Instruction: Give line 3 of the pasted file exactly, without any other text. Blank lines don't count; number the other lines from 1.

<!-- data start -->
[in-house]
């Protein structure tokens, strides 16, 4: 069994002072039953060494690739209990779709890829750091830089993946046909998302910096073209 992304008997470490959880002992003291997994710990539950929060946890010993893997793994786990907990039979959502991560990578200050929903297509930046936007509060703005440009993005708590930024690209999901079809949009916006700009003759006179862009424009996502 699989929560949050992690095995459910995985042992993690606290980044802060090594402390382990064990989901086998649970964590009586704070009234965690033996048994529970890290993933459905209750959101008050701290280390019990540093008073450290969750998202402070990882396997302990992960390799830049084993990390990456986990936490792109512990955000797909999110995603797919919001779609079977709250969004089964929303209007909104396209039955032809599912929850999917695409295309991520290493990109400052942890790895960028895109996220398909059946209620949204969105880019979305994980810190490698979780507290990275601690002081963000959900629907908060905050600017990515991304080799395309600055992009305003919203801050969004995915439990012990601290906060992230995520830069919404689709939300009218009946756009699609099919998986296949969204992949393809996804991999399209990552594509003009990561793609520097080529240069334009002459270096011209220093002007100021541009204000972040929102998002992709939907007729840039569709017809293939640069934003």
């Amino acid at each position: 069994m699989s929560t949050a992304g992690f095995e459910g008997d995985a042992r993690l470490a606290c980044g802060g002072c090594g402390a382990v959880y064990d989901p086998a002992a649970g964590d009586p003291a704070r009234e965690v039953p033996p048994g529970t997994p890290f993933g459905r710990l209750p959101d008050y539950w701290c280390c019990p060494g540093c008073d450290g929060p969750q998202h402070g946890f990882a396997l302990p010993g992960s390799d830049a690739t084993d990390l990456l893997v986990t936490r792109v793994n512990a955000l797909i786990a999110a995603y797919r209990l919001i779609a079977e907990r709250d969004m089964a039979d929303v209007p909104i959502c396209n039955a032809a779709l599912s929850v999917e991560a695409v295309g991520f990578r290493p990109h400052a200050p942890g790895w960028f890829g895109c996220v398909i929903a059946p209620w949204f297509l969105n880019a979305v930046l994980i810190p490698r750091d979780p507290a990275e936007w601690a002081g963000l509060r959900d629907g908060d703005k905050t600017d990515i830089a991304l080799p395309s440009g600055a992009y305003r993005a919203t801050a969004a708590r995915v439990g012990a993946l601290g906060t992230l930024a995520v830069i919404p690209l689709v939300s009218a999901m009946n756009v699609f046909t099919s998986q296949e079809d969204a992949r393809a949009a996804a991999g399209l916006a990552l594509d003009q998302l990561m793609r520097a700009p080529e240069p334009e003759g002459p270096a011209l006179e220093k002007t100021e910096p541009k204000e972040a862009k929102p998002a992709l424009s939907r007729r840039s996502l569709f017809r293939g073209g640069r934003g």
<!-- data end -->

């Amino acid at each position: 069994m699989s929560t949050a992304g992690f095995e459910g008997d995985a042992r993690l470490a606290c980044g802060g002072c090594g402390a382990v959880y064990d989901p086998a002992a649970g964590d009586p003291a704070r009234e965690v039953p033996p048994g529970t997994p890290f993933g459905r710990l209750p959101d008050y539950w701290c280390c019990p060494g540093c008073d450290g929060p969750q998202h402070g946890f990882a396997l302990p010993g992960s390799d830049a690739t084993d990390l990456l893997v986990t936490r792109v793994n512990a955000l797909i786990a999110a995603y797919r209990l919001i779609a079977e907990r709250d969004m089964a039979d929303v209007p909104i959502c396209n039955a032809a779709l599912s929850v999917e991560a695409v295309g991520f990578r290493p990109h400052a200050p942890g790895w960028f890829g895109c996220v398909i929903a059946p209620w949204f297509l969105n880019a979305v930046l994980i810190p490698r750091d979780p507290a990275e936007w601690a002081g963000l509060r959900d629907g908060d703005k905050t600017d990515i830089a991304l080799p395309s440009g600055a992009y305003r993005a919203t801050a969004a708590r995915v439990g012990a993946l601290g906060t992230l930024a995520v830069i919404p690209l689709v939300s009218a999901m009946n756009v699609f046909t099919s998986q296949e079809d969204a992949r393809a949009a996804a991999g399209l916006a990552l594509d003009q998302l990561m793609r520097a700009p080529e240069p334009e003759g002459p270096a011209l006179e220093k002007t100021e910096p541009k204000e972040a862009k929102p998002a992709l424009s939907r007729r840039s996502l569709f017809r293939g073209g640069r934003g």